A while back I intended to post book review posts every couple months that would cover all the reading I'd done in the stretch since the last post. That plan didn't work, mostly because between a really busy stretch (known to others as 2009) and the amount I read, I soon had a second stack of still unreviewed books and decided, when I was packing up to move in September, just to forget about that plan.
However, I do sometimes read things that I think are worth writing about and, maybe (hopefully), worth reading about. So, in that spirit, I'm gonna try to reinaugurate this thing. I still plan to keep the reviews short and to the point, focusing mostly on what the author was trying to do (if I can tell) and how I felt about the effort. I'm bringing you today's selection not because it is the greatest thing written this decade (though it is good), but simply because it is the most recent thing I've finished. And when I finish the book I'm currently on (and about done with), I'll write about it, because like this one, it is good and, more importantly, I just read it.
Over time I'll probably tweak the format, and if you have any preferences as readers, I'm certainly happy to hear them. But for now, on with the reviewage.
Senseless by Stona Fitch (2001, Soho Press, 150 pp.)
In this brief book, Fitch gets the most out of terse minimalism and a rigorously linear chronology. Told in first-person diary style, Senseless proceeds with forty separate entries, each marking one day in the kidnapping of American global high-finance fixer Elliot Gast. Gast, a master at cementing the kinds of mega-dollar deals that are sealed across tables in the four-star dining rooms that dot European capital cities, has been captured by masked terrorists on the way home from one of his lengthy dinner and dealmaking sessions. Over time, Gast learns more about the terrorists, European anti-globalist tech wizards bent on sensationalizing their act in such a way that they are guaranteed to cut through the white noise of world wide, 24-hour cable chatter and keep the public's attention rather than lose it to the next scandal or tragedy of the moment.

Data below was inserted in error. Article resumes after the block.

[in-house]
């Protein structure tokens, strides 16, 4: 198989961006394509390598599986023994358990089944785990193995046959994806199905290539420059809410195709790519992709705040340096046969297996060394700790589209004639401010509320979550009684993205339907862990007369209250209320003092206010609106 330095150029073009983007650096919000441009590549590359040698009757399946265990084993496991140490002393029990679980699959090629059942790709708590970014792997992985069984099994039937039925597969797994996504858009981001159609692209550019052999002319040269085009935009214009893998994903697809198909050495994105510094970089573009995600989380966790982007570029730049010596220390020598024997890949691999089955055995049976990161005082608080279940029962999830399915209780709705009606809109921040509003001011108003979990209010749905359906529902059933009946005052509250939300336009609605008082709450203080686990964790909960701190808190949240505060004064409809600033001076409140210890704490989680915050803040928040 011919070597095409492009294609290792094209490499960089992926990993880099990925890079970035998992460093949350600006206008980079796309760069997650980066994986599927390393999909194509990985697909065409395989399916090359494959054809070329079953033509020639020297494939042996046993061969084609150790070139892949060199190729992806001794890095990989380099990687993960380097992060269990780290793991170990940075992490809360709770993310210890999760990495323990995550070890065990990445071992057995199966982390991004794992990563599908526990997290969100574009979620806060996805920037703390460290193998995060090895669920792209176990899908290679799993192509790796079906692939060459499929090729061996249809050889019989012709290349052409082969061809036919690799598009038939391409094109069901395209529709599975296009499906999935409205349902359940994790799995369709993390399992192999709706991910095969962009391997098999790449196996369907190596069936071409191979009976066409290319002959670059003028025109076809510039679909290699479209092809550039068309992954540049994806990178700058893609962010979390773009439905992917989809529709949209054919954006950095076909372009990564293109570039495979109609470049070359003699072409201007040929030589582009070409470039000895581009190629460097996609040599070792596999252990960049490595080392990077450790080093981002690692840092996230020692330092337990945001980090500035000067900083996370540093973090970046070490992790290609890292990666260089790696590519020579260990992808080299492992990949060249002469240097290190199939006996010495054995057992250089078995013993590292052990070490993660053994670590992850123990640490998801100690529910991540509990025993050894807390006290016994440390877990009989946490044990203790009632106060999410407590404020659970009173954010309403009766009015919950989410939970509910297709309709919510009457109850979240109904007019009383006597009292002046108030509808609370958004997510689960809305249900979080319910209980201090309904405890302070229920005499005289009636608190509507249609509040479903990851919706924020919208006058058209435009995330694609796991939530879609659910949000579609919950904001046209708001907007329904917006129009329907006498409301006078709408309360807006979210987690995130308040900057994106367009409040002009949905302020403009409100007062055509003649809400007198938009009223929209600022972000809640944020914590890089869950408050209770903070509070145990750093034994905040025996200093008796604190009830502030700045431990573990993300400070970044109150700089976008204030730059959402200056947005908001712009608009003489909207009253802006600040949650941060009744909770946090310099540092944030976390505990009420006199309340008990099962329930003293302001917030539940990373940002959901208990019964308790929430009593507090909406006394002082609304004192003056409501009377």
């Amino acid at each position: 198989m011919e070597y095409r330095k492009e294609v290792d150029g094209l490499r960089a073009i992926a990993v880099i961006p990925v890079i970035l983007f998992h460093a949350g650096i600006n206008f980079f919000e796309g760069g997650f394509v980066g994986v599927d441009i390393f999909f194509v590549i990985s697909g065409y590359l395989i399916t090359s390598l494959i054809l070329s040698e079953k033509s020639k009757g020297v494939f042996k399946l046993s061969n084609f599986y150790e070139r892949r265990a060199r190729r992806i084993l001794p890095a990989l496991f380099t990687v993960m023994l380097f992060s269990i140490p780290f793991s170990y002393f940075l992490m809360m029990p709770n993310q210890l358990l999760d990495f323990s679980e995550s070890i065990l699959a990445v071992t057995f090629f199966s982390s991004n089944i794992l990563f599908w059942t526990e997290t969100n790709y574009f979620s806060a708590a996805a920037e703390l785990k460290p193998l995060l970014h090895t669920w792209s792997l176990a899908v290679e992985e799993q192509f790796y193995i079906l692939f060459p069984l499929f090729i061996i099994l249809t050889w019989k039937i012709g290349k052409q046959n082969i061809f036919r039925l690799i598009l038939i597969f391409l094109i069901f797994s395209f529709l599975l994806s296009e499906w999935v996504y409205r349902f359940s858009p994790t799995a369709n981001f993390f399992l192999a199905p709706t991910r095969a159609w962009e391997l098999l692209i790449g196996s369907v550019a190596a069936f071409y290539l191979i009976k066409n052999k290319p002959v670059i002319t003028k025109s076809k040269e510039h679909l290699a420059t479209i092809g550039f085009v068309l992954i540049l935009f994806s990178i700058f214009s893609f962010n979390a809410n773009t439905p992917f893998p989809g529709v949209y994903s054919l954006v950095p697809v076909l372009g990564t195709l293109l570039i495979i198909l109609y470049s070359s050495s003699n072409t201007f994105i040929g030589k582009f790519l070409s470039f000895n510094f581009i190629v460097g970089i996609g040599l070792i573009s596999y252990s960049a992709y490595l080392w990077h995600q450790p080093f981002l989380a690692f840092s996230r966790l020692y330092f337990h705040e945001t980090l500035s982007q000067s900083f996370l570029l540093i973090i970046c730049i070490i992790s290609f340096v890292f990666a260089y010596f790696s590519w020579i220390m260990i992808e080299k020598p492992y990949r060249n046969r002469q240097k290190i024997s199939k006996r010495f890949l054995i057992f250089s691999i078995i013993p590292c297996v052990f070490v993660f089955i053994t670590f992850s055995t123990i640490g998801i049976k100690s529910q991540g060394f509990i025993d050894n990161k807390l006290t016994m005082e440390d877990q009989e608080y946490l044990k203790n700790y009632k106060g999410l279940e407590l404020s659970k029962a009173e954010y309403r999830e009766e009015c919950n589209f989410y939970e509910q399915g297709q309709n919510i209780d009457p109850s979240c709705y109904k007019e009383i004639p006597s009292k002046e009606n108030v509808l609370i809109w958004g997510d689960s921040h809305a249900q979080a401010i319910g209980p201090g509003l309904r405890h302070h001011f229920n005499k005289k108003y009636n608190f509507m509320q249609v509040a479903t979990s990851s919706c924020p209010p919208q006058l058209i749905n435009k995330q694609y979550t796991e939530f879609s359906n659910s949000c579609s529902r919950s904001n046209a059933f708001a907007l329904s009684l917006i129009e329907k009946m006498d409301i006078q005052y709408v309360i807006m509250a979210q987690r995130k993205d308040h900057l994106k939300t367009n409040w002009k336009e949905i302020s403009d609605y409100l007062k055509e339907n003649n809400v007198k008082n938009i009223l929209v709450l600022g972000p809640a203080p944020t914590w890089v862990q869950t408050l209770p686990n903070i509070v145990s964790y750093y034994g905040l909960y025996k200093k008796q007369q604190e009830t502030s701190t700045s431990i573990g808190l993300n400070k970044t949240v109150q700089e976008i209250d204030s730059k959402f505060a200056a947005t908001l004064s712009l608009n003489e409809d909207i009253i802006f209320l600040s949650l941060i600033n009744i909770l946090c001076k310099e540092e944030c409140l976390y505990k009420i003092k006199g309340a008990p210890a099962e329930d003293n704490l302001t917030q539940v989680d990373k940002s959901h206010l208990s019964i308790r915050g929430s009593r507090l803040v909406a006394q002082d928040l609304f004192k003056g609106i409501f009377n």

Some parts of this book are quite violent and troubling, in a way that could make for a profitable Saw spinoff rather than a thoughtful meditation on the nature of commerce and violence in this hyper-mediated age. The nature of the plot setting (a single small apartment) and the sequential dimensions to the violence make cinematic speculation impossible to resist, and indeed the film industry has already brought forth a straight-to-video horror porn version of the book, one that emphasizes (apparently) the reality tv dimension and minimizes the philosophical aspects of the relationship between tortured and torturer and avoids questions of meta-guilt.
Seeing Fitch's book turned into that kind of film is unsurprising, but still disappointing. When literary authors write about such issues, it would be nice to see their peers in the film world take the cultural high road, as well. Perhaps a more thoughtful version of the book will find its way into Hollywood soon. In the meantime, the book is worth reading, if only for its pre-9/11 version of terrorism as an act committed by highly educated westerners rather than the now stereotypical Arabic fundamentalist. Rather than otherizing terror, Fitch sociologically internalizes it, much to his authorial credit.
4 years ago